By Father Geoffrey Korz, special to the News
Many Hamiltonians are familiar with the closed-door approach of the Hamilton-Wentworth public school board, seen vividly during the last year of school closure meetings.
Yet it was still a shock several months ago when Dundas trustee Jessica Brennan declared to some faith community reps that “getting direct advice to trustees (is) not important.”
Brennan and then-chair Tim Simmons called the meeting to calm concerns about the board’s decree to suddenly shut down its Interfaith Advisory Committee, designed to hear from the leaders of local faith groups.
At the meeting, Simmons told one faith leader, “This organization isn’t here for your community.”
Funny — I always thought that was the whole idea of public schools: being open to everyone.
When the board created the Interfaith Advisory Committee nearly a decade ago, the move was a step toward building bridges with faith groups. The committee had many successes, including the creation of a religious holidays calendar for staff and a policy on student faith clubs.
The volunteer group gave no-cost feedback to the school system on issues impacting tens of thousands of students who come from various faith and cultural communities.
This committee was also a much-needed olive branch on behalf of public education to people of faith, who increasingly saw the Hamilton-Wentworth school board as weak on academics and indifferent to the wishes of parents. Surely, such co-operation could help slow the ongoing loss of students leaving the public system for Catholic and independent schools.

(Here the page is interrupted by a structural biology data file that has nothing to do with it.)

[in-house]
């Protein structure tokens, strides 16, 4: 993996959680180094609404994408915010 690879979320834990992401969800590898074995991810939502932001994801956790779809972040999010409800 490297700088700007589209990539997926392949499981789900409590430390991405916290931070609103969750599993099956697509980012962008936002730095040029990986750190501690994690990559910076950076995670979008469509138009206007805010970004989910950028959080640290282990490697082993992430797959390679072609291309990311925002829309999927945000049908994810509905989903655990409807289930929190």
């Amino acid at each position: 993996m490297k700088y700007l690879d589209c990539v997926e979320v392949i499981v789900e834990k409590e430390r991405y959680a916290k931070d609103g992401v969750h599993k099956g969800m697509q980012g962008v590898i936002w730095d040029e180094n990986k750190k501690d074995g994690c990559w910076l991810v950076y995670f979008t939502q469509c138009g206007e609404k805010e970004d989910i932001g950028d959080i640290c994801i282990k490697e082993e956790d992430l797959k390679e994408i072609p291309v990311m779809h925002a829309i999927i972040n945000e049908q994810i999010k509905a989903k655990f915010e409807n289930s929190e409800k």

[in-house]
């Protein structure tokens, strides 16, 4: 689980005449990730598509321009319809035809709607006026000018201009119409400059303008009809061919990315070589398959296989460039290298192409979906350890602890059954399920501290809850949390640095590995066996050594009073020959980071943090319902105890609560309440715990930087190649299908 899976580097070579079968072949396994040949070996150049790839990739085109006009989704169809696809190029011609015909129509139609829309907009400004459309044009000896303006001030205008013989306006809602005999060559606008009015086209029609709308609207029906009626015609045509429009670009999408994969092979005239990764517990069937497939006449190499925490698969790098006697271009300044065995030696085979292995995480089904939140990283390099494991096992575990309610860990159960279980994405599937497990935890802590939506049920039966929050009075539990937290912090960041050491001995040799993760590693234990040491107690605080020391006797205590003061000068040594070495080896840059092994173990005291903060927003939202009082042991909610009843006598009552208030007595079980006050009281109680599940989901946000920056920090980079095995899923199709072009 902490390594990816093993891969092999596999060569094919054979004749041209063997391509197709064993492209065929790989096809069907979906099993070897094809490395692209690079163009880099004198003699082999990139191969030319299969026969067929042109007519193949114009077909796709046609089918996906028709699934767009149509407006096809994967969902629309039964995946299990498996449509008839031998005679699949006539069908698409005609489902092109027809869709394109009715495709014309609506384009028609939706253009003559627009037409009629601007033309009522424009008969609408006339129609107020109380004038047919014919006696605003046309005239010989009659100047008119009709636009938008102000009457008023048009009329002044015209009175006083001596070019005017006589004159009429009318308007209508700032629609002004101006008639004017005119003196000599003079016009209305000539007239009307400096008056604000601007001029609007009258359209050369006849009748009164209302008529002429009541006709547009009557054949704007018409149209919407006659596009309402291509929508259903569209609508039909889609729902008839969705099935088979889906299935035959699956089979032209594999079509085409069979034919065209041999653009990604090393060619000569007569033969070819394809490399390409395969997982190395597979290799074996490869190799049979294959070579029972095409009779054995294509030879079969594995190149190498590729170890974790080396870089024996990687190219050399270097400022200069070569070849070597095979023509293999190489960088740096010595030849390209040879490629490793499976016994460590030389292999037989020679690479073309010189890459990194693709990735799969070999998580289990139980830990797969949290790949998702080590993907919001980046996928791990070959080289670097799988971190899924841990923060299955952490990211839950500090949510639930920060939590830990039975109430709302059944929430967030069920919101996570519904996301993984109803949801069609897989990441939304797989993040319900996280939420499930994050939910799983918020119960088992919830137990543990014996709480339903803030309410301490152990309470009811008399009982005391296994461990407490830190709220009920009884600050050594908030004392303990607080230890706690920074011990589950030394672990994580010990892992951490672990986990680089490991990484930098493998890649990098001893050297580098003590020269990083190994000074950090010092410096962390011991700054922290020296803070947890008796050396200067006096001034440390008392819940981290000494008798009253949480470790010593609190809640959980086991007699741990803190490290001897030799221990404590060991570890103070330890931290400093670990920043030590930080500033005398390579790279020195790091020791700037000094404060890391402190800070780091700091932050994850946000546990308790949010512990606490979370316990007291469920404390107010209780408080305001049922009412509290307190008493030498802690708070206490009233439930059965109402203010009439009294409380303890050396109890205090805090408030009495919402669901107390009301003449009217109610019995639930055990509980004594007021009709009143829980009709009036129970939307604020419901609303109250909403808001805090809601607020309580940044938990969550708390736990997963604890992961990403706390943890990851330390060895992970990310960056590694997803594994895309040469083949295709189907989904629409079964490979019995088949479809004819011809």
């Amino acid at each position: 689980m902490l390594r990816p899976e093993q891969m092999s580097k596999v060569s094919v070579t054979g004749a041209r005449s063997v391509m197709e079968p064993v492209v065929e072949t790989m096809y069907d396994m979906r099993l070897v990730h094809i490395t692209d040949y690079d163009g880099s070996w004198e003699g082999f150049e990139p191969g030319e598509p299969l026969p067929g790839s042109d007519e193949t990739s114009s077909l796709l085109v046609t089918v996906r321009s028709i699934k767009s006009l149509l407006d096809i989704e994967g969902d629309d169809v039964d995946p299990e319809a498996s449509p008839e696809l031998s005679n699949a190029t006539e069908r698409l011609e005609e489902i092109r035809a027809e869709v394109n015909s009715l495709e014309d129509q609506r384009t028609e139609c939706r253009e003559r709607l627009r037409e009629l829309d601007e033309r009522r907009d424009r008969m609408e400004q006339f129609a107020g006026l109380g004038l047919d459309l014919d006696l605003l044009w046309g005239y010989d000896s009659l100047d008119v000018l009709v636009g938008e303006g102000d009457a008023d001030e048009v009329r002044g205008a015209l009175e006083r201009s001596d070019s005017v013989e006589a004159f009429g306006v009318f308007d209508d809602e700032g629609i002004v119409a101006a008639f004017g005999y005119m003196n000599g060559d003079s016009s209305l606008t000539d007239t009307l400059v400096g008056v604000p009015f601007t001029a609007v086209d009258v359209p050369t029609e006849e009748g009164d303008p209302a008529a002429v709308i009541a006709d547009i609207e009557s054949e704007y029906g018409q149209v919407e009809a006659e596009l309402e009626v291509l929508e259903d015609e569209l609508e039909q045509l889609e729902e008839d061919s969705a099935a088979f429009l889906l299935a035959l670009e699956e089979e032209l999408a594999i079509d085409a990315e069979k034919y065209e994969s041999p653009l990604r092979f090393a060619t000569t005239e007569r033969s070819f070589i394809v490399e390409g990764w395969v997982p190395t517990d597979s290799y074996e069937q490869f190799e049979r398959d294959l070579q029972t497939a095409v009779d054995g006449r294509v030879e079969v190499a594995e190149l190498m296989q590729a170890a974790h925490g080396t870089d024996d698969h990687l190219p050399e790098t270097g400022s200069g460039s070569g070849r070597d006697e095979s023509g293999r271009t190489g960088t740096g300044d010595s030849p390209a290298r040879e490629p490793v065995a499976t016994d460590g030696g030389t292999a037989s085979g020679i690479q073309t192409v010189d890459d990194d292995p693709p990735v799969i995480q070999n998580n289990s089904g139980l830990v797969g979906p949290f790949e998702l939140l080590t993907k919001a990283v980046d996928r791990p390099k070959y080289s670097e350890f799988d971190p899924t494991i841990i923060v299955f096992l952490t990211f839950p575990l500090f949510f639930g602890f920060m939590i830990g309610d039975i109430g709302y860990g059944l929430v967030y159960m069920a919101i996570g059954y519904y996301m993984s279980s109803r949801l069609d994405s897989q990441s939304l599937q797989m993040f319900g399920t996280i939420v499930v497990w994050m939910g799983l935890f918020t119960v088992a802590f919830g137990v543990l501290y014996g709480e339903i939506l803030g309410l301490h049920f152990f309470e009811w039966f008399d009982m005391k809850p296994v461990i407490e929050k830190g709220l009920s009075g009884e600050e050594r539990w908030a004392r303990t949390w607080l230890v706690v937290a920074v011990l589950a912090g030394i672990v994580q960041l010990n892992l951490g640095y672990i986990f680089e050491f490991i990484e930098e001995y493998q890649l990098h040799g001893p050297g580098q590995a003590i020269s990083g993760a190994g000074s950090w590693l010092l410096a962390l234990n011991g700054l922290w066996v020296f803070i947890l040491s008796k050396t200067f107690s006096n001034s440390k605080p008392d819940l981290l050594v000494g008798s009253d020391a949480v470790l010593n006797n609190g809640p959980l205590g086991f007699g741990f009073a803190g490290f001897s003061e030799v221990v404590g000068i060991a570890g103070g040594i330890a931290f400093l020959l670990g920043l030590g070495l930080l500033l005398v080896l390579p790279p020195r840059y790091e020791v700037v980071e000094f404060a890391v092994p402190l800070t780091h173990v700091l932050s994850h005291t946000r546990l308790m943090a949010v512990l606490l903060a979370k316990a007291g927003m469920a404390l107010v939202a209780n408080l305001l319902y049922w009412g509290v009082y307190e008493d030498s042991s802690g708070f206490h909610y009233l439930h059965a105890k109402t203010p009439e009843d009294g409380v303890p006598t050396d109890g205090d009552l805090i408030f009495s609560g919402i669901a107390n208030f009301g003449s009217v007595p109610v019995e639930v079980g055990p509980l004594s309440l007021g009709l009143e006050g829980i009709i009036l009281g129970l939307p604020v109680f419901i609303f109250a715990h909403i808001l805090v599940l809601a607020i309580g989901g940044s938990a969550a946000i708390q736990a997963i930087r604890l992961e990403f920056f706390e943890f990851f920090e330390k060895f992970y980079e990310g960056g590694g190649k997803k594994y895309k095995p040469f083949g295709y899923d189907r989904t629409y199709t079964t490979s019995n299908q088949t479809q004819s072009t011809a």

Folks disaffected with public schools aren’t hard to find. Every small school in the city continues to face the risk of the board’s wrecking ball and trustees’ giddy pursuit of real estate revenues from the sale of school properties. Parents know firsthand the indifference our public school board can dole out.
When a school system loses the respect of its community, it brings on its own demise. Families vote with their feet.
Too often, career politicians are too self-absorbed to seize the opportunity to resolve the problems.
When the board voted to scrap the successful Interfaith Advisory Committee, I suggested to Simmons that he might at least offer a public apology to faith groups. Perhaps it might even keep a few families in the public schools.
Simmons just laughed.
Perhaps trustee (now school board chair) Jessica Brennan summed it up best when she spoke with faith reps at that same meeting last fall.
“Do we need (your) input going directly to trustees? No,” she told us.
In most places, if a person directed such a comment to a racial group, to Native Canadians or toward faith groups, they would be called a bigot.
But in Hamilton, they’re made chair of the public school board.
Father Geoffrey Korz is an Orthodox priest in Hamilton and General Secretary of the Pan-Orthodox Association of Greater Hamilton. He served as a public school trustee from 1988-1997.